2. Povidone-Iodine-Based Solutions for Decolonization of Nasal Staphylococcus aureus: A Randomized, Prospective, Placebo-Controlled Study.

    Science.gov (United States)

    Rezapoor, Maryam; Nicholson, Thema; Tabatabaee, Reza Mostafavi; Chen, Antonia F; Maltenfort, Mitchell G; Parvizi, Javad

    2017-09-01

    Nasal Staphylococcus aureus decolonization reduces the risk of surgical site infections after orthopedic procedures. Povidone-iodine (PI)-based solutions have shown promising results in bacteria decolonization. The unique physiology of the nose may pose challenges for the bioactivity profiles of PI solutions. This study compared the antibacterial efficacy of an off-the-shelf PI product with a specifically manufactured PI-based skin and nasal antiseptic (SNA). This randomized, placebo-controlled study was conducted at a single institution between April 2014 and July 2015. Four hundred and twenty-nine patients undergoing primary or revision total joint arthroplasty, femoroacetabular osteoplasty, pelvic osteotomy, or total shoulder arthroplasty were included. 10% off-the-shelf PI, 5% PI-based SNA, or saline (placebo) were used for nasal decolonization. Baseline cultures were taken immediately preoperatively, followed by treatment of both nares twice for 2 minutes with 4 applicators. Reculturing of the right nostril occurred at 4 hours and the left at 24 hours. Ninety-five of the 429 patients (22.1%) had a positive culture result for S. aureus; 13 (3.03%) were methicillin-resistant S. aureus. Of these 95, 29 were treated with off-the-shelf PI, 34 with SNA, and 32 with saline swabs. At 4 hours post-treatment, S. aureus culture was positive in 52% off-the-shelf PI patients, 21% SNA patients, and 59% saline patients. After 24 hours posttreatment, S. aureus culture was positive in 72% off-the-shelf PI patients, 59% SNA patients, and 69% saline group. SNA was significantly more effective at decolonizing S. aureus over the 4-hour time interval (P = .003); no significant difference was observed over the 24-hour time interval between the 3 groups. A single application of PI-based SNA before surgery may be effective in eliminating nasal S. aureus in over two-thirds of patients. Off-the-shelf PI swabs were not as effective at 4 hours as the specifically manufactured product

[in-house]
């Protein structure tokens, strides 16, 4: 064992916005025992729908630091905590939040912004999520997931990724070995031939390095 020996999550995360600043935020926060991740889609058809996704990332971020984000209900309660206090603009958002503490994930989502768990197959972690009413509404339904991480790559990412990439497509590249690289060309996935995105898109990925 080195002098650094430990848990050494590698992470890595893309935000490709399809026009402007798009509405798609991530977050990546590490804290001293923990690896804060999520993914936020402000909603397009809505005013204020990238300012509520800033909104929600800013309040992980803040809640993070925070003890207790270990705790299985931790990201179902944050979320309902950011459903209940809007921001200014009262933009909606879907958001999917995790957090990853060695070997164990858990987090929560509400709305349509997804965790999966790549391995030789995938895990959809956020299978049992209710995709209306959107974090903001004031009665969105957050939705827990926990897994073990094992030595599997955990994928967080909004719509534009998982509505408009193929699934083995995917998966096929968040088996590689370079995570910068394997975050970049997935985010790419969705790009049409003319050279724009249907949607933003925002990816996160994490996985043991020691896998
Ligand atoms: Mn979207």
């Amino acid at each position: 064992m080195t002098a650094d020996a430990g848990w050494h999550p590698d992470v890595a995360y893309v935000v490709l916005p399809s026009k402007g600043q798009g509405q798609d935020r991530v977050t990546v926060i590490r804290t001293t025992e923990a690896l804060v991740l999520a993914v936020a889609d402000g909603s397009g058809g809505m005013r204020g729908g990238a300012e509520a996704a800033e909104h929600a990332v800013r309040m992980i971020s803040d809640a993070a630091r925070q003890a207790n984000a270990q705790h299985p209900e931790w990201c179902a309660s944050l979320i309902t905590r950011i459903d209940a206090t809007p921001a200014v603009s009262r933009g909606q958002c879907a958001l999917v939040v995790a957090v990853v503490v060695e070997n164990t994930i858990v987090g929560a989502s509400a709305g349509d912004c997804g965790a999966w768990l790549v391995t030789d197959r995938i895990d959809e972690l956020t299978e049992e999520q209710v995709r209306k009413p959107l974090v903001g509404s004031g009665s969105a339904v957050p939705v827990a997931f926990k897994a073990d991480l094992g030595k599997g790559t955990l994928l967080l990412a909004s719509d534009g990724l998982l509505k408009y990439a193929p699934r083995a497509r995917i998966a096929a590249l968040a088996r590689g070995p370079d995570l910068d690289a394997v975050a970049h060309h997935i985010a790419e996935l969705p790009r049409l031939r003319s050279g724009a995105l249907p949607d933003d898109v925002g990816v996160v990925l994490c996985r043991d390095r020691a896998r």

3. Homeopathy for Depression - DEP-HOM: study protocol for a randomized, partially double-blind, placebo controlled, four armed study

    Directory of Open Access Journals (Sweden)

    Willich Stefan N

    2011-02-01